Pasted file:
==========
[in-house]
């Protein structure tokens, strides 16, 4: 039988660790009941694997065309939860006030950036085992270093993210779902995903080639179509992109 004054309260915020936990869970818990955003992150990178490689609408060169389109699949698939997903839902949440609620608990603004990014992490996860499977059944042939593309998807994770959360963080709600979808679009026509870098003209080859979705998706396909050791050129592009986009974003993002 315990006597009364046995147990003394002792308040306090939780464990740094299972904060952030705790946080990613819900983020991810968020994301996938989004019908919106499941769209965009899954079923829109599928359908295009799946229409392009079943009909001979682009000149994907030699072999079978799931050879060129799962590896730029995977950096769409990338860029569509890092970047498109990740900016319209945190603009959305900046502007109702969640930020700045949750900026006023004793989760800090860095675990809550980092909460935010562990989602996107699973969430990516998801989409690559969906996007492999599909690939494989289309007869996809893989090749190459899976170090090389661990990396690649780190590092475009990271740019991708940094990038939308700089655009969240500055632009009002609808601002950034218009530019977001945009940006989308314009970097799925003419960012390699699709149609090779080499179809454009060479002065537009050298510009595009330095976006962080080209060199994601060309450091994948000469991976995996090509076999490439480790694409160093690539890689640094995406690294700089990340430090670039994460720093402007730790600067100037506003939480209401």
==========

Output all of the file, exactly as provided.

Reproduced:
[in-house]
């Protein structure tokens, strides 16, 4: 039988660790009941694997065309939860006030950036085992270093993210779902995903080639179509992109 004054309260915020936990869970818990955003992150990178490689609408060169389109699949698939997903839902949440609620608990603004990014992490996860499977059944042939593309998807994770959360963080709600979808679009026509870098003209080859979705998706396909050791050129592009986009974003993002 315990006597009364046995147990003394002792308040306090939780464990740094299972904060952030705790946080990613819900983020991810968020994301996938989004019908919106499941769209965009899954079923829109599928359908295009799946229409392009079943009909001979682009000149994907030699072999079978799931050879060129799962590896730029995977950096769409990338860029569509890092970047498109990740900016319209945190603009959305900046502007109702969640930020700045949750900026006023004793989760800090860095675990809550980092909460935010562990989602996107699973969430990516998801989409690559969906996007492999599909690939494989289309007869996809893989090749190459899976170090090389661990990396690649780190590092475009990271740019991708940094990038939308700089655009969240500055632009009002609808601002950034218009530019977001945009940006989308314009970097799925003419960012390699699709149609090779080499179809454009060479002065537009050298510009595009330095976006962080080209060199994601060309450091994948000469991976995996090509076999490439480790694409160093690539890689640094995406690294700089990340430090670039994460720093402007730790600067100037506003939480209401």